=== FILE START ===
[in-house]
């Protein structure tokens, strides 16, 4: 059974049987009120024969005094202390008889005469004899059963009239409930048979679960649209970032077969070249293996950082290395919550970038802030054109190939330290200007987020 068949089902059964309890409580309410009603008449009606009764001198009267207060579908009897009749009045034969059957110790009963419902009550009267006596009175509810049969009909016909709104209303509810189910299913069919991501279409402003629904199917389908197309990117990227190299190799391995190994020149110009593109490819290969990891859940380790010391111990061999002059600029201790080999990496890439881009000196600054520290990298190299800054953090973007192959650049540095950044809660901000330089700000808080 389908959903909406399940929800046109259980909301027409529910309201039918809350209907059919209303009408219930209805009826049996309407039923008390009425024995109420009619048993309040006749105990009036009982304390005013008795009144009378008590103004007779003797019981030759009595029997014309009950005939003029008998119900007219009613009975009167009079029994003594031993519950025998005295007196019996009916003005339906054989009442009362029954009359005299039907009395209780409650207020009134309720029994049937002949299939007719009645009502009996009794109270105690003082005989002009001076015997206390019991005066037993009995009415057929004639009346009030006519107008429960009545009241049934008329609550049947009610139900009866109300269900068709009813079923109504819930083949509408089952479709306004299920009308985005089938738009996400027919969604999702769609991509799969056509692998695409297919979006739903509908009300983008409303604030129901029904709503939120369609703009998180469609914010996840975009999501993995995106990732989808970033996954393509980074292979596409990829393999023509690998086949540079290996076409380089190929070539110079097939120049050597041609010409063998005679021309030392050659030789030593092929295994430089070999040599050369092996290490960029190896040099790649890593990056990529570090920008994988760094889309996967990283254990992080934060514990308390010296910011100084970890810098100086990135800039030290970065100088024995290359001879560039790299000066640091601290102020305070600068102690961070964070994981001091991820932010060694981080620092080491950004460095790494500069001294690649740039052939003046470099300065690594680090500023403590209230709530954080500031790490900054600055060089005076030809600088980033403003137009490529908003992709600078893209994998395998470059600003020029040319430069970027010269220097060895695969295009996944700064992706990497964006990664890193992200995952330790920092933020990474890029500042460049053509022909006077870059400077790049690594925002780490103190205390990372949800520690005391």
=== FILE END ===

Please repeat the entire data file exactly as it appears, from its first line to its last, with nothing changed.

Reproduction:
[in-house]
């Protein structure tokens, strides 16, 4: 059974049987009120024969005094202390008889005469004899059963009239409930048979679960649209970032077969070249293996950082290395919550970038802030054109190939330290200007987020 068949089902059964309890409580309410009603008449009606009764001198009267207060579908009897009749009045034969059957110790009963419902009550009267006596009175509810049969009909016909709104209303509810189910299913069919991501279409402003629904199917389908197309990117990227190299190799391995190994020149110009593109490819290969990891859940380790010391111990061999002059600029201790080999990496890439881009000196600054520290990298190299800054953090973007192959650049540095950044809660901000330089700000808080 389908959903909406399940929800046109259980909301027409529910309201039918809350209907059919209303009408219930209805009826049996309407039923008390009425024995109420009619048993309040006749105990009036009982304390005013008795009144009378008590103004007779003797019981030759009595029997014309009950005939003029008998119900007219009613009975009167009079029994003594031993519950025998005295007196019996009916003005339906054989009442009362029954009359005299039907009395209780409650207020009134309720029994049937002949299939007719009645009502009996009794109270105690003082005989002009001076015997206390019991005066037993009995009415057929004639009346009030006519107008429960009545009241049934008329609550049947009610139900009866109300269900068709009813079923109504819930083949509408089952479709306004299920009308985005089938738009996400027919969604999702769609991509799969056509692998695409297919979006739903509908009300983008409303604030129901029904709503939120369609703009998180469609914010996840975009999501993995995106990732989808970033996954393509980074292979596409990829393999023509690998086949540079290996076409380089190929070539110079097939120049050597041609010409063998005679021309030392050659030789030593092929295994430089070999040599050369092996290490960029190896040099790649890593990056990529570090920008994988760094889309996967990283254990992080934060514990308390010296910011100084970890810098100086990135800039030290970065100088024995290359001879560039790299000066640091601290102020305070600068102690961070964070994981001091991820932010060694981080620092080491950004460095790494500069001294690649740039052939003046470099300065690594680090500023403590209230709530954080500031790490900054600055060089005076030809600088980033403003137009490529908003992709600078893209994998395998470059600003020029040319430069970027010269220097060895695969295009996944700064992706990497964006990664890193992200995952330790920092933020990474890029500042460049053509022909006077870059400077790049690594925002780490103190205390990372949800520690005391």